We hung out around the house, had a BBQ, played the Wii, cooked, ate, visited and explored some of the island. The highlights of our exploring include:
- Ermita de los Reyes - the Ermita is a small whitewashed church and the main destination of the local Herreños pilgrimages. Here they keep the statue of the Virgen de los Reyes - the patron saint of the island. Every four years, in her honor, they hold the Bajada Virgen de los Reyes - a tradition that began in 1741.
- El Sabinar - The juniper groves in the west of the island have enjoyed environmental protection since 1975 and they have a very special feature. Their twisted shapes have been formed over centuries by the force of the wind and the climatic conditions which predominate in this area. Alex & Connor just call them the "bendy trees."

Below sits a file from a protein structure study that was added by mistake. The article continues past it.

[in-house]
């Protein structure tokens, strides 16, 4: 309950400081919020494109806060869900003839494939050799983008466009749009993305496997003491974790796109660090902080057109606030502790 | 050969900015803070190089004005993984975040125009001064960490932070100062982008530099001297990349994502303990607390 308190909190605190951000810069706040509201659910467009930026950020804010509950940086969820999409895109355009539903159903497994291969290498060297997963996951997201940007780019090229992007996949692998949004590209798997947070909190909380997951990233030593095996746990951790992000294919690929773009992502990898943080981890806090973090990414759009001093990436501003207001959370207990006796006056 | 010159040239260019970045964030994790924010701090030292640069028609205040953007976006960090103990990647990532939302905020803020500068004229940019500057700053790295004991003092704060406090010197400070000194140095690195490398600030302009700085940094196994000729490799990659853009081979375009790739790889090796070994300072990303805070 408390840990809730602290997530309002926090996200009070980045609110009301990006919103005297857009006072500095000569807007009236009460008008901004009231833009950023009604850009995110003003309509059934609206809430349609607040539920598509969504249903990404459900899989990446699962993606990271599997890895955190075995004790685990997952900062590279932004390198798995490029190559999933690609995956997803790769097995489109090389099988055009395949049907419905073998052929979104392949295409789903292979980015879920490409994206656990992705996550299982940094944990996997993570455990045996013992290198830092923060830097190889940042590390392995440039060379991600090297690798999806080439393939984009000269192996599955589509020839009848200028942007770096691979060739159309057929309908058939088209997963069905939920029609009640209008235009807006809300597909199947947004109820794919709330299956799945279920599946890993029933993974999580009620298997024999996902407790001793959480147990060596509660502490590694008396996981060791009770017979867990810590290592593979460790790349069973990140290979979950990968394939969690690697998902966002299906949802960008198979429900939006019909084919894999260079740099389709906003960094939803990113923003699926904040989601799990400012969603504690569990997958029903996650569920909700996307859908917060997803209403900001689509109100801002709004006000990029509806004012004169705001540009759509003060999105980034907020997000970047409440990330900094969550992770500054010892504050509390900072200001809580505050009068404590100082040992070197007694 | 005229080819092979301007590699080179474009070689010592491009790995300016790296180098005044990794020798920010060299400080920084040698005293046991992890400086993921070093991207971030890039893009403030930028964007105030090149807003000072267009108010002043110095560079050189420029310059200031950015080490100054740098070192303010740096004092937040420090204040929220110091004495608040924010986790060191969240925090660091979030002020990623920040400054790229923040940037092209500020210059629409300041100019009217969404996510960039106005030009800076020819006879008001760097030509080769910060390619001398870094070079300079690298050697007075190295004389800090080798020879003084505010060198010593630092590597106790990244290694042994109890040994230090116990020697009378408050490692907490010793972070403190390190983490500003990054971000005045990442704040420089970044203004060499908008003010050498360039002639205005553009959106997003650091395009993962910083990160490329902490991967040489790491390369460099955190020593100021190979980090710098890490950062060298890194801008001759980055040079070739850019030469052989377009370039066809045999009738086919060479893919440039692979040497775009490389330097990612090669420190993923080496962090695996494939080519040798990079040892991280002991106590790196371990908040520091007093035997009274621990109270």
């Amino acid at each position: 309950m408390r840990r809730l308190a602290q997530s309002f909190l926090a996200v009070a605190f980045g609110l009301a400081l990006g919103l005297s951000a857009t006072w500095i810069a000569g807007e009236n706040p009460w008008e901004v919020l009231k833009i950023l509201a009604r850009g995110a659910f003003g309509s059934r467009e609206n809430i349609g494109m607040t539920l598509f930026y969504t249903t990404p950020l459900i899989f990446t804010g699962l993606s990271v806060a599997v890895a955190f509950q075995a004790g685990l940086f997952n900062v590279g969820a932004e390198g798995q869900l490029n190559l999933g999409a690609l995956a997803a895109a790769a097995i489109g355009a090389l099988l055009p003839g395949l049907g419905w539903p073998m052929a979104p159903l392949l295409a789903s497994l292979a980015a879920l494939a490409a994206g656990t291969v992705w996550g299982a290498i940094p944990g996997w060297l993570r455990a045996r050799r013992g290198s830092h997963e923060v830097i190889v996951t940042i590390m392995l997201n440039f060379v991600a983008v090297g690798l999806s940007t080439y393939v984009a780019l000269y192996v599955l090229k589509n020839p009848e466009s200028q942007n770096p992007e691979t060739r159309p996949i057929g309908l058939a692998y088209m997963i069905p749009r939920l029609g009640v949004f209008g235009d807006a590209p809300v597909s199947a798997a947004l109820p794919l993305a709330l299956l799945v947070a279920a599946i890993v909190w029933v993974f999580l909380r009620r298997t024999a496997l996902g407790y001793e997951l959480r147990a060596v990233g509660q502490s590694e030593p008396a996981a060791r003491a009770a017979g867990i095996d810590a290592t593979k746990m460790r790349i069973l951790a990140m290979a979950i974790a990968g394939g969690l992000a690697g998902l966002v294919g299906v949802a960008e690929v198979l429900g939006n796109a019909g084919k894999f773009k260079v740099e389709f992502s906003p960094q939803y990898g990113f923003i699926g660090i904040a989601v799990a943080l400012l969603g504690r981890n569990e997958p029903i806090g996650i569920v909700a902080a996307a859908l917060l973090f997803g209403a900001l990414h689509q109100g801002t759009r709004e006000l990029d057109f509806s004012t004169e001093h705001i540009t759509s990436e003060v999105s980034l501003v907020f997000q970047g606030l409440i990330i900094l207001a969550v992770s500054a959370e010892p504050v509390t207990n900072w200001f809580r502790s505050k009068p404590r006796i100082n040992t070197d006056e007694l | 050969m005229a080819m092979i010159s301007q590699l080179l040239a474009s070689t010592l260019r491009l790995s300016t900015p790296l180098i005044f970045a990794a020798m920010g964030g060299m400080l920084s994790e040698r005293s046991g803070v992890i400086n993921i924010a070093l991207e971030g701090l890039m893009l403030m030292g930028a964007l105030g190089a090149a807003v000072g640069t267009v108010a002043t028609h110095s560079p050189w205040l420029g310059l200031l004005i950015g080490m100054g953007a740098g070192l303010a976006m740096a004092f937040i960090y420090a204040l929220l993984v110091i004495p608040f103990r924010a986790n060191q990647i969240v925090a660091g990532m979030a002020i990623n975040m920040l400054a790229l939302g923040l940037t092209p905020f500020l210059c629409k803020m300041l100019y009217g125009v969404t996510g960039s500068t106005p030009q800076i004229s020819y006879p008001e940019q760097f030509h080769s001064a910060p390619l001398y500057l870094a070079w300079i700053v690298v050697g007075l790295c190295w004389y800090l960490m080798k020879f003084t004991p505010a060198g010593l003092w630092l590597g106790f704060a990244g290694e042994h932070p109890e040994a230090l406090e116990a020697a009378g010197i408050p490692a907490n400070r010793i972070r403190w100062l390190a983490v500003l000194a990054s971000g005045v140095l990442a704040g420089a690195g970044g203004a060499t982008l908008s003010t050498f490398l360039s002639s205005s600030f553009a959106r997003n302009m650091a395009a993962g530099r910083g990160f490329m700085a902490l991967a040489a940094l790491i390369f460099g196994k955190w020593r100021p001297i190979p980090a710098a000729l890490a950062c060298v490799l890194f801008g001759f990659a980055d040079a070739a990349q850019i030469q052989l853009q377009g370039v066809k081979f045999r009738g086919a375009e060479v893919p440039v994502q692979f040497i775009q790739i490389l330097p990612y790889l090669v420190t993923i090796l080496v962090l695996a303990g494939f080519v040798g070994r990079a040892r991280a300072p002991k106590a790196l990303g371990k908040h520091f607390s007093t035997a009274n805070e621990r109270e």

- The Eco-Museo Poblado de Guinea -This, one of the three oldest settlements on the island with caves and volcanic corridors showing the way of life of the first inhabitants of the island - Bimbaches, and evolution of the construction industry since the times of Conquesu until the XXth century. It also includes a Lagartario where we saw the famous and highly endangered Lagartos Gigantes - the giant lizards of El Hierro.
- Faro de Orchilla - a lighthouse marking the westernmost point of Spain. In the II century A.D. the Greek cartographer Ptolemy considered this western end of the island as well as the end of the known world, and he used it as a reference point to cartography and geographical calculations. In 1634 this point was officially set as the Prime Meridian (Meridiano Cero). It was functioning there until 1884, when it was replaced by the new one, passing through Greenwich.
- Roque de la Bonanza - Another of the island’s emblems, this is a beautiful arch that rises 200m straight from the sea bed.
- Mirador de la Peña - A beautiful overlook and restaurant designed by the famous architect, César Manrique.